Black Friday: Did Wind Farm Failure Cause UK Blackout? 

Posted: August 9, 2019 by oldbrew in News, Travel, wind
Tags: ,

Image credit:

H/T The Global Warming Policy Forum (GWPF)

Some stories of Londoners stumbling around in the gloom or stranded on non-moving trains here. Obviously any emergency back-up either wasn’t there or proved ineffective.

Enappsys, an energy consultancy, said the blackout may have been caused by the unexpected shutdowns of the Hornsea offshore wind farm and the Little Barford gas-fired power plant, reports The Guardian.

Large parts of England and Wales have been left without electricity following a major power cut, electricity network operators have said, with a serious impact reported on rail and road services, including city traffic lights.

Passengers were shut out of some of the country’s busiest train stations during the Friday evening rush hour, while hundreds of thousands of homes were left without electricity after what the National Grid described as a problem with two generators.

The British Transport police said officers were asked to help as services on the east coast mainline were suspended, with many customers being advised not to travel; and London’s Euston station, the southern hub for the west coast mainline, was closed because of “exceptionally high passenger numbers”.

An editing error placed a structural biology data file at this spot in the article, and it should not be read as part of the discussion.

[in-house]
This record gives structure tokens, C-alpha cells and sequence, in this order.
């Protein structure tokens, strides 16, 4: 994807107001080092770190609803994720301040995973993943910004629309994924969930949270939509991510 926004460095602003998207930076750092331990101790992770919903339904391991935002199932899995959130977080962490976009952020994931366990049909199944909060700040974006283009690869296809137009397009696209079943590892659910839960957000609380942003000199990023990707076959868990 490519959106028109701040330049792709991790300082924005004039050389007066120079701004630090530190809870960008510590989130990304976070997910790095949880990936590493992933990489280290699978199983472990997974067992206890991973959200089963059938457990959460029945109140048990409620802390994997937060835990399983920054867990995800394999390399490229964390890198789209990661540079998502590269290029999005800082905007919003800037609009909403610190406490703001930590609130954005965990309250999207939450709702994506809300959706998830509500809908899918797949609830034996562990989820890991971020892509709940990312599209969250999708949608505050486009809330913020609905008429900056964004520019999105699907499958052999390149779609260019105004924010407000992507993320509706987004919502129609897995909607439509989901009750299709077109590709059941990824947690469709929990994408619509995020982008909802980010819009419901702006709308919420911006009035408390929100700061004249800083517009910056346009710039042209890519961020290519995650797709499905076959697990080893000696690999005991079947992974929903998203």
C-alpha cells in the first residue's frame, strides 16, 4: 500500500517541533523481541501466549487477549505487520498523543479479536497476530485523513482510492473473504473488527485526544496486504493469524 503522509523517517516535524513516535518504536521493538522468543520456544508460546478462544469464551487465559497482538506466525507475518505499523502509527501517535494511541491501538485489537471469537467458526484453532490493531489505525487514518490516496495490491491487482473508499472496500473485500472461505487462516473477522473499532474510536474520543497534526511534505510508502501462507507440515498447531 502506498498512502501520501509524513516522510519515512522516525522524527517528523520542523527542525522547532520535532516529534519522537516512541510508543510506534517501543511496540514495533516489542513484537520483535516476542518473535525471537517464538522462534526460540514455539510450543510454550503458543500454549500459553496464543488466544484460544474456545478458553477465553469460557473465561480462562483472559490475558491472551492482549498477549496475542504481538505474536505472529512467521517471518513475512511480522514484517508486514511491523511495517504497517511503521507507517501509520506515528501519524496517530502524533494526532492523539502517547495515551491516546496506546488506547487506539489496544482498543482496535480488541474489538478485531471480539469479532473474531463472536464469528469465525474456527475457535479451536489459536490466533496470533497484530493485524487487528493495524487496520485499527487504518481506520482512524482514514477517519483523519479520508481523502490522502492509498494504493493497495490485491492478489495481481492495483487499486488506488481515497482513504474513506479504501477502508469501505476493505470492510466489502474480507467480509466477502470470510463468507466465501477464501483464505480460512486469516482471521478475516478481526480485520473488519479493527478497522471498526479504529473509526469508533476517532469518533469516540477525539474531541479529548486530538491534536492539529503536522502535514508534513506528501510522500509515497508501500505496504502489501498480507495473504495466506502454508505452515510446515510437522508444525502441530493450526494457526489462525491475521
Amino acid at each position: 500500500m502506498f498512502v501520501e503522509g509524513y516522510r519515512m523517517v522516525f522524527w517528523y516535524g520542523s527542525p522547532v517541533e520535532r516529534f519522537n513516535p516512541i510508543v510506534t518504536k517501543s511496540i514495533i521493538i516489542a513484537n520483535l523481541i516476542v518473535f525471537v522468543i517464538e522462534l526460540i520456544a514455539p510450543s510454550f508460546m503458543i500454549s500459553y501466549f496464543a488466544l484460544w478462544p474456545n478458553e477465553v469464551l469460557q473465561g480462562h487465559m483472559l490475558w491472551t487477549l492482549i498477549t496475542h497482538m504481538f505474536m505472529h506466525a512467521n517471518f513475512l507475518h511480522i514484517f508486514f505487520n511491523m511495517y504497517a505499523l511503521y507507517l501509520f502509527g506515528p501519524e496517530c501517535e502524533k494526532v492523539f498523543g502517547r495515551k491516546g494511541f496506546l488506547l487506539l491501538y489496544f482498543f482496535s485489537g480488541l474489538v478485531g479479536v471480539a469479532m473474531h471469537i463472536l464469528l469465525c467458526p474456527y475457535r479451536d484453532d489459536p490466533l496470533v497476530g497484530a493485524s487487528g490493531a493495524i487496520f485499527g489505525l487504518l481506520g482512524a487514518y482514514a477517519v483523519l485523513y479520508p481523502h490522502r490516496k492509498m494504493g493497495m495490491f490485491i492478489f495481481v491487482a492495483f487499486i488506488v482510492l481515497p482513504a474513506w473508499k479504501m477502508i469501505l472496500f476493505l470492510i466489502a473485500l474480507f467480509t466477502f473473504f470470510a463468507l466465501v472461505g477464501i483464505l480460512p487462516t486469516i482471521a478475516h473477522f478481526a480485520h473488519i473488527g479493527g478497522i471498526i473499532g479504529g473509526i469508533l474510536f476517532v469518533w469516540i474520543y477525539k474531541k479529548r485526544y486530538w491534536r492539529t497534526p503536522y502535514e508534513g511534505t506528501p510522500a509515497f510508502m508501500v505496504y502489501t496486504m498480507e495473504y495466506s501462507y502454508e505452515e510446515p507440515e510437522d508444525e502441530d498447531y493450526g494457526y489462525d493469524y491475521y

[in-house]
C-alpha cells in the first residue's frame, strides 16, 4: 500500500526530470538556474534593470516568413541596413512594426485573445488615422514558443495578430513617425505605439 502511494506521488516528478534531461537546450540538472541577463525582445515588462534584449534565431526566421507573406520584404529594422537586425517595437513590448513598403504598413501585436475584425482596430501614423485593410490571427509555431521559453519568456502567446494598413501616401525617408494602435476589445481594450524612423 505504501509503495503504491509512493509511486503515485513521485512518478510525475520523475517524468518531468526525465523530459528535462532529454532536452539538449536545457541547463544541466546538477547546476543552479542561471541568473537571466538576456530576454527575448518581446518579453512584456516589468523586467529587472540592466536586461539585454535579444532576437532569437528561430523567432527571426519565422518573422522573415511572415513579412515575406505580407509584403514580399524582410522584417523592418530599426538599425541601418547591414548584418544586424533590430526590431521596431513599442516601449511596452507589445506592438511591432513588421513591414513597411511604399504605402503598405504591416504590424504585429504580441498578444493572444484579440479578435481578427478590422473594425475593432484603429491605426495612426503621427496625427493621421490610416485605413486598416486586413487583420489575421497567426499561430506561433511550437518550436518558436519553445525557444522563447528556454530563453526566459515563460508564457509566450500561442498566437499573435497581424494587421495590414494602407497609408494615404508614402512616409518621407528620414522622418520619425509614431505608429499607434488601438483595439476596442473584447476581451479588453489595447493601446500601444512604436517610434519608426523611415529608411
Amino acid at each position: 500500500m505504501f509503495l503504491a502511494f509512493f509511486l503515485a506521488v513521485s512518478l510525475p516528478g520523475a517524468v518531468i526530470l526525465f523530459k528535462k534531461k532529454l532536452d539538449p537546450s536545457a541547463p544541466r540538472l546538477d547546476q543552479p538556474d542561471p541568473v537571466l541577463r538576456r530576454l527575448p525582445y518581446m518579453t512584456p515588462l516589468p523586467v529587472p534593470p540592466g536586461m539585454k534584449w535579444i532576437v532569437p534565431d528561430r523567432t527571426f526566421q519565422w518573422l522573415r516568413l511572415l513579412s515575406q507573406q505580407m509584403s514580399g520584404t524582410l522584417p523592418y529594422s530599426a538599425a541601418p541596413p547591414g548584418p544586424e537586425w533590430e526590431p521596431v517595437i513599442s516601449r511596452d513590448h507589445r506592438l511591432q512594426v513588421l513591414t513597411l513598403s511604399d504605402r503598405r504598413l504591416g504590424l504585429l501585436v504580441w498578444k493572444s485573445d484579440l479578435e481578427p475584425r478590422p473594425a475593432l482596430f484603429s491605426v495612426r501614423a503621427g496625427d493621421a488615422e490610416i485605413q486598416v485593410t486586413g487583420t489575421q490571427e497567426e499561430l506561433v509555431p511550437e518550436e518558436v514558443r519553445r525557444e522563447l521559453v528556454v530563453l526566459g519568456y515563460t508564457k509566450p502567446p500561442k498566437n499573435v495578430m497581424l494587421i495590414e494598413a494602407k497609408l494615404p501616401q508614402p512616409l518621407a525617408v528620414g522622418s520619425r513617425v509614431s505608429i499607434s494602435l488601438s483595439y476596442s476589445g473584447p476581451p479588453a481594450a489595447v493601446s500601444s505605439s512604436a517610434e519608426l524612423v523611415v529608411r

The outage was reportedly also affecting other rail services and traffic lights.

Shortly before 6.30pm, a National Grid spokesperson said the generator issues had caused “loss of power in selected UK areas”. The spokesperson said the issue was “now resolved” and the system had returned to normal.

About 500,000 customers in Wales, south-west England and the Midlands were affected and 300,000 customers in south-east England were left without power, the local distributors said.

A further 110,000 in Yorkshire and north-east England were affected, alongside about 26,000 in north-west England, according to the electricity distributors in those areas.

  1. oldbrew says:

    Friday afternoon commute goes dark on the London underground system.

    (ITV News)
    – – –

    BBC: Major power failure affects homes and transport
    6 minutes ago

    At the height of the Friday rush hour, all trains out of King’s Cross were suspended and remained so for most of the evening.
    . . .
    Boards at Waterloo station showed no trains departing on any platforms.

    Harriet Jackson, 26, said there was an “apocalyptic” scene on Northcote Road, in Battersea, when traffic lights cut out and cars were not stopping.

  2. Chaswarnertoo says:

    Get used to this. Thanks to the green looneys. Unstable grid with minimal reliable backup.

  3. Geoff Hirst says:

    Power cut? Or infrastructure hack with a crap cover story?

  4. Gamecock says:

    Get over it. It is the new normal. Your dystopian future is NOW!

  5. oldbrew says:

    By Ben Ando, BBC News correspondent